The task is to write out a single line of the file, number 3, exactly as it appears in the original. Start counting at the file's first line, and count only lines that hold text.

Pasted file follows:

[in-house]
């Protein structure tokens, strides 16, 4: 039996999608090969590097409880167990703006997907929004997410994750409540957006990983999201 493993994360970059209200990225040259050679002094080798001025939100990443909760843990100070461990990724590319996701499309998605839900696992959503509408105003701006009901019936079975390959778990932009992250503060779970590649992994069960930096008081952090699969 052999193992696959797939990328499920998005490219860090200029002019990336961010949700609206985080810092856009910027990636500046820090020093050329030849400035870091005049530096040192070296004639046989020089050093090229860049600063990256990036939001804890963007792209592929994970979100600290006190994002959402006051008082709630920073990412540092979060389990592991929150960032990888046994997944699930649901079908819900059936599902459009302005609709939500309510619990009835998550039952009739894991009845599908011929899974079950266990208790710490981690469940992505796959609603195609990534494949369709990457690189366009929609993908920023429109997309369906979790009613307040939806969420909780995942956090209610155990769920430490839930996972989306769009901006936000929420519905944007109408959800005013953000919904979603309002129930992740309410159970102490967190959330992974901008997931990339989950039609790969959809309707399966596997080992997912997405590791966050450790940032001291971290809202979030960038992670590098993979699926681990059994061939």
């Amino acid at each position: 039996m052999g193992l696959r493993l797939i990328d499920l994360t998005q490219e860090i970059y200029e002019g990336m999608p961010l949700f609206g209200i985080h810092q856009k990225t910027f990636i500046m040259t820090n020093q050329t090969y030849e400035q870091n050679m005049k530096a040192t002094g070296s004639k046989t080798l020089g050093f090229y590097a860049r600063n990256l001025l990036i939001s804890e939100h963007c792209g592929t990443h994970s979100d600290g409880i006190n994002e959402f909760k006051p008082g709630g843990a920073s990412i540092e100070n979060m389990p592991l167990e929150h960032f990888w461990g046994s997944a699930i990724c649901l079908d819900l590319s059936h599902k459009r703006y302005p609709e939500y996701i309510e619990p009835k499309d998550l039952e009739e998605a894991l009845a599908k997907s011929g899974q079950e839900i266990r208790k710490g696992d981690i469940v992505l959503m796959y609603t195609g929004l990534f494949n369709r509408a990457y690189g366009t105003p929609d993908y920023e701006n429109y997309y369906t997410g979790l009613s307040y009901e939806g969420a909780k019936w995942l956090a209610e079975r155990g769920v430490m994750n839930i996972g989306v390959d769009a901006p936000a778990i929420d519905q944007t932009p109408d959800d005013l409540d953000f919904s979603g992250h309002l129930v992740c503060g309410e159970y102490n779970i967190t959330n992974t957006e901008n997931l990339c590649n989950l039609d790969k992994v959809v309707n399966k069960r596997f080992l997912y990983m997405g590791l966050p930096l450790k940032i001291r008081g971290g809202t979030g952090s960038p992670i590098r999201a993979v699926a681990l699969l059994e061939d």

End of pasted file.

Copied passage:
């Amino acid at each position: 039996m052999g193992l696959r493993l797939i990328d499920l994360t998005q490219e860090i970059y200029e002019g990336m999608p961010l949700f609206g209200i985080h810092q856009k990225t910027f990636i500046m040259t820090n020093q050329t090969y030849e400035q870091n050679m005049k530096a040192t002094g070296s004639k046989t080798l020089g050093f090229y590097a860049r600063n990256l001025l990036i939001s804890e939100h963007c792209g592929t990443h994970s979100d600290g409880i006190n994002e959402f909760k006051p008082g709630g843990a920073s990412i540092e100070n979060m389990p592991l167990e929150h960032f990888w461990g046994s997944a699930i990724c649901l079908d819900l590319s059936h599902k459009r703006y302005p609709e939500y996701i309510e619990p009835k499309d998550l039952e009739e998605a894991l009845a599908k997907s011929g899974q079950e839900i266990r208790k710490g696992d981690i469940v992505l959503m796959y609603t195609g929004l990534f494949n369709r509408a990457y690189g366009t105003p929609d993908y920023e701006n429109y997309y369906t997410g979790l009613s307040y009901e939806g969420a909780k019936w995942l956090a209610e079975r155990g769920v430490m994750n839930i996972g989306v390959d769009a901006p936000a778990i929420d519905q944007t932009p109408d959800d005013l409540d953000f919904s979603g992250h309002l129930v992740c503060g309410e159970y102490n779970i967190t959330n992974t957006e901008n997931l990339c590649n989950l039609d790969k992994v959809v309707n399966k069960r596997f080992l997912y990983m997405g590791l966050p930096l450790k940032i001291r008081g971290g809202t979030g952090s960038p992670i590098r999201a993979v699926a681990l699969l059994e061939d």